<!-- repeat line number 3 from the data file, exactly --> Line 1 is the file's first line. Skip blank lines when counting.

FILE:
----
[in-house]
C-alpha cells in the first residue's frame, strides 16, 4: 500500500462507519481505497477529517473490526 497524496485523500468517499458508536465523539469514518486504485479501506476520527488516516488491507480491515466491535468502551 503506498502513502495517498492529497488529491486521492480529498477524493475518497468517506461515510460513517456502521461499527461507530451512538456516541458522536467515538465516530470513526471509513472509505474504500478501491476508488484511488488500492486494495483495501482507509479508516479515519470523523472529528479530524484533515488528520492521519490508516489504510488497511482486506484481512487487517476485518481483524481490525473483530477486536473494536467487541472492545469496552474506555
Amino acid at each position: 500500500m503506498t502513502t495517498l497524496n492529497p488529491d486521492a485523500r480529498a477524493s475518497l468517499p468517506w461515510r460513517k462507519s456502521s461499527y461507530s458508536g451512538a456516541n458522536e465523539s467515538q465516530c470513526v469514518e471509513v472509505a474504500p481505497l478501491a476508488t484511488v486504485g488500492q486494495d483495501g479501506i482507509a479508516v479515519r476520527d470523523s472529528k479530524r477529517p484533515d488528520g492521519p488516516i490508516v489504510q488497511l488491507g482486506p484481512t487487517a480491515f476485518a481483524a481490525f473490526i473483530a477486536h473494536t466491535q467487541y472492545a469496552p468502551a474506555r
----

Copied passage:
Amino acid at each position: 500500500m503506498t502513502t495517498l497524496n492529497p488529491d486521492a485523500r480529498a477524493s475518497l468517499p468517506w461515510r460513517k462507519s456502521s461499527y461507530s458508536g451512538a456516541n458522536e465523539s467515538q465516530c470513526v469514518e471509513v472509505a474504500p481505497l478501491a476508488t484511488v486504485g488500492q486494495d483495501g479501506i482507509a479508516v479515519r476520527d470523523s472529528k479530524r477529517p484533515d488528520g492521519p488516516i490508516v489504510q488497511l488491507g482486506p484481512t487487517a480491515f476485518a481483524a481490525f473490526i473483530a477486536h473494536t466491535q467487541y472492545a469496552p468502551a474506555r